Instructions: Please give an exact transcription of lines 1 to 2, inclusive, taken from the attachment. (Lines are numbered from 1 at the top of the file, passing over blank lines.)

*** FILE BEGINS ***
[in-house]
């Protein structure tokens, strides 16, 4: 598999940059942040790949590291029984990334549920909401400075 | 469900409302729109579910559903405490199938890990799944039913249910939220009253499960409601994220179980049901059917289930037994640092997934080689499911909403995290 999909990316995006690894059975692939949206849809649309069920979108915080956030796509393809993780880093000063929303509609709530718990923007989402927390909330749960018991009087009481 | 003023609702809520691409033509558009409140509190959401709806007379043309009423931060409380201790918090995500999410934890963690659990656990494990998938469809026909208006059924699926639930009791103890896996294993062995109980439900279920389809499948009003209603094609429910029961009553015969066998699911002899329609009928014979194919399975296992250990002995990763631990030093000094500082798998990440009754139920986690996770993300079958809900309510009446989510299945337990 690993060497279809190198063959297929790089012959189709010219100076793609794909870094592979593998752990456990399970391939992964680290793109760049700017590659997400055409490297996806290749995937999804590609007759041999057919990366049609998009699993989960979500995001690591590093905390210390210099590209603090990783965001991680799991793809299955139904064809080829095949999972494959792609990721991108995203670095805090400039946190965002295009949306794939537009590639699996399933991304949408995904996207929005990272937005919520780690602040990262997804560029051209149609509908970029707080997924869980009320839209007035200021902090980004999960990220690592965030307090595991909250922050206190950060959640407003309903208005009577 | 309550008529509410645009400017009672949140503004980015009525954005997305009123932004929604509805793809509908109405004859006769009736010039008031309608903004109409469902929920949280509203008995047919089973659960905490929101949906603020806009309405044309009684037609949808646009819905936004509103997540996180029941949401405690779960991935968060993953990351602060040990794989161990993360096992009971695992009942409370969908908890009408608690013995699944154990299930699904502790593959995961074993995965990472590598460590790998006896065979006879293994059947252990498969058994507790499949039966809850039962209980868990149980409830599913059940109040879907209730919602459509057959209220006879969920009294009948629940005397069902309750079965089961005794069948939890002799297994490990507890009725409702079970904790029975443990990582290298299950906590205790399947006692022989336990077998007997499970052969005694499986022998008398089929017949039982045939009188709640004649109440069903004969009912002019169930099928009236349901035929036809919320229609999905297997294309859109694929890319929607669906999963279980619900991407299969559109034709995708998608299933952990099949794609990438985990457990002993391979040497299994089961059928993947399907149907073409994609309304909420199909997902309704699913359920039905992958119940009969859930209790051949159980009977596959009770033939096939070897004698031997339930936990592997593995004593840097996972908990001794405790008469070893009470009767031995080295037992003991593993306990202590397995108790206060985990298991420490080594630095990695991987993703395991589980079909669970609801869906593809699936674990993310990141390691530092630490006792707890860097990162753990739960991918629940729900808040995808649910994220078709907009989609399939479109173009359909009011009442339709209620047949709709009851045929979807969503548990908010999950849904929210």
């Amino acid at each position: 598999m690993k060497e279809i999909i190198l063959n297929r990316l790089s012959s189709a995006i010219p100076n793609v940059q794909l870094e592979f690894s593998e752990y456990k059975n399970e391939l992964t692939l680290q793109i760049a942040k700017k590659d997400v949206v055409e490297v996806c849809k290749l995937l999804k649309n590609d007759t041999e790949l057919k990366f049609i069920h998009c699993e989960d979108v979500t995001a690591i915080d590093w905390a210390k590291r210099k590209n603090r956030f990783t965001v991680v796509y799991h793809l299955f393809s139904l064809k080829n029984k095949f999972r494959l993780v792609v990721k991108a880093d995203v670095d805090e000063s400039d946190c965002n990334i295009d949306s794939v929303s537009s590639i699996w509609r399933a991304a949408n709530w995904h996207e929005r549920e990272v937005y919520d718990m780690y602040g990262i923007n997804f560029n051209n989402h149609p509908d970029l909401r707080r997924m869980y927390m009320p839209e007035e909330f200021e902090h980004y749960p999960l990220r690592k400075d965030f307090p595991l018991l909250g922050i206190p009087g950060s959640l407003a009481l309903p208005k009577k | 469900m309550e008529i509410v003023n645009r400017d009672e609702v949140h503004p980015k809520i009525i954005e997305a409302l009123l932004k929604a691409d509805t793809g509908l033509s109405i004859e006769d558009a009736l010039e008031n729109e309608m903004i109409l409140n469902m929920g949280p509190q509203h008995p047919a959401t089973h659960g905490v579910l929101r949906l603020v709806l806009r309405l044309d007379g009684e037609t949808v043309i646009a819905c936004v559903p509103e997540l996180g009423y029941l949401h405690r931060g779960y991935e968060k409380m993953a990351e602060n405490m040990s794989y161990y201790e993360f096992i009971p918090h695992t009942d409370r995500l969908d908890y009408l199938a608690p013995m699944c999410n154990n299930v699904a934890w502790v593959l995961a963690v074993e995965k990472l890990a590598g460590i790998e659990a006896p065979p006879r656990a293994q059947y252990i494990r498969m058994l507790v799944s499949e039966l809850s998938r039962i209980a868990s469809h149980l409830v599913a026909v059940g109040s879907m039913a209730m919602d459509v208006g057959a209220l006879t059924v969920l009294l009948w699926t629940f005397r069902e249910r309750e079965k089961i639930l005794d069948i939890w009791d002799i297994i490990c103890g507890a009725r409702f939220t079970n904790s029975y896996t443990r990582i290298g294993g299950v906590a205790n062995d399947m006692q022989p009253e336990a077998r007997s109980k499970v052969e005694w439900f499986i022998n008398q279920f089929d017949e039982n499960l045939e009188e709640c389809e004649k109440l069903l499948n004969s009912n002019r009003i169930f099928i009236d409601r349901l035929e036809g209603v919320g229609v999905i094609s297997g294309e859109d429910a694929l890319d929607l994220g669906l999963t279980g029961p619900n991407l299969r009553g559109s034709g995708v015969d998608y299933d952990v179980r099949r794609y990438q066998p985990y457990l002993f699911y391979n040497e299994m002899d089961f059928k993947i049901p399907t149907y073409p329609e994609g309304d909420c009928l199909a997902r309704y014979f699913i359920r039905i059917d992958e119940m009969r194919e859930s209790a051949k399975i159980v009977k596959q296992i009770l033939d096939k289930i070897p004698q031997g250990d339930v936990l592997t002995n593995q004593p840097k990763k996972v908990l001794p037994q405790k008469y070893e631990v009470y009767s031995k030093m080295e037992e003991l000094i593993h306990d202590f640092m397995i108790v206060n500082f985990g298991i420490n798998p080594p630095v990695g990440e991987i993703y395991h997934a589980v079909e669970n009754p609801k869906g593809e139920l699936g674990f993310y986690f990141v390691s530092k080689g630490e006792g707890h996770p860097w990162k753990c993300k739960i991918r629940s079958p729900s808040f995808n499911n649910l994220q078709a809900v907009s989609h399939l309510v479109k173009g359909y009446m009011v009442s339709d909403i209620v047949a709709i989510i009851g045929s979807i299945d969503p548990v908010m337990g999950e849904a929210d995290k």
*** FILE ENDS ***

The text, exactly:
[in-house]
């Protein structure tokens, strides 16, 4: 598999940059942040790949590291029984990334549920909401400075 | 469900409302729109579910559903405490199938890990799944039913249910939220009253499960409601994220179980049901059917289930037994640092997934080689499911909403995290 999909990316995006690894059975692939949206849809649309069920979108915080956030796509393809993780880093000063929303509609709530718990923007989402927390909330749960018991009087009481 | 003023609702809520691409033509558009409140509190959401709806007379043309009423931060409380201790918090995500999410934890963690659990656990494990998938469809026909208006059924699926639930009791103890896996294993062995109980439900279920389809499948009003209603094609429910029961009553015969066998699911002899329609009928014979194919399975296992250990002995990763631990030093000094500082798998990440009754139920986690996770993300079958809900309510009446989510299945337990 690993060497279809190198063959297929790089012959189709010219100076793609794909870094592979593998752990456990399970391939992964680290793109760049700017590659997400055409490297996806290749995937999804590609007759041999057919990366049609998009699993989960979500995001690591590093905390210390210099590209603090990783965001991680799991793809299955139904064809080829095949999972494959792609990721991108995203670095805090400039946190965002295009949306794939537009590639699996399933991304949408995904996207929005990272937005919520780690602040990262997804560029051209149609509908970029707080997924869980009320839209007035200021902090980004999960990220690592965030307090595991909250922050206190950060959640407003309903208005009577 | 309550008529509410645009400017009672949140503004980015009525954005997305009123932004929604509805793809509908109405004859006769009736010039008031309608903004109409469902929920949280509203008995047919089973659960905490929101949906603020806009309405044309009684037609949808646009819905936004509103997540996180029941949401405690779960991935968060993953990351602060040990794989161990993360096992009971695992009942409370969908908890009408608690013995699944154990299930699904502790593959995961074993995965990472590598460590790998006896065979006879293994059947252990498969058994507790499949039966809850039962209980868990149980409830599913059940109040879907209730919602459509057959209220006879969920009294009948629940005397069902309750079965089961005794069948939890002799297994490990507890009725409702079970904790029975443990990582290298299950906590205790399947006692022989336990077998007997499970052969005694499986022998008398089929017949039982045939009188709640004649109440069903004969009912002019169930099928009236349901035929036809919320229609999905297997294309859109694929890319929607669906999963279980619900991407299969559109034709995708998608299933952990099949794609990438985990457990002993391979040497299994089961059928993947399907149907073409994609309304909420199909997902309704699913359920039905992958119940009969859930209790051949159980009977596959009770033939096939070897004698031997339930936990592997593995004593840097996972908990001794405790008469070893009470009767031995080295037992003991593993306990202590397995108790206060985990298991420490080594630095990695991987993703395991589980079909669970609801869906593809699936674990993310990141390691530092630490006792707890860097990162753990739960991918629940729900808040995808649910994220078709907009989609399939479109173009359909009011009442339709209620047949709709009851045929979807969503548990908010999950849904929210």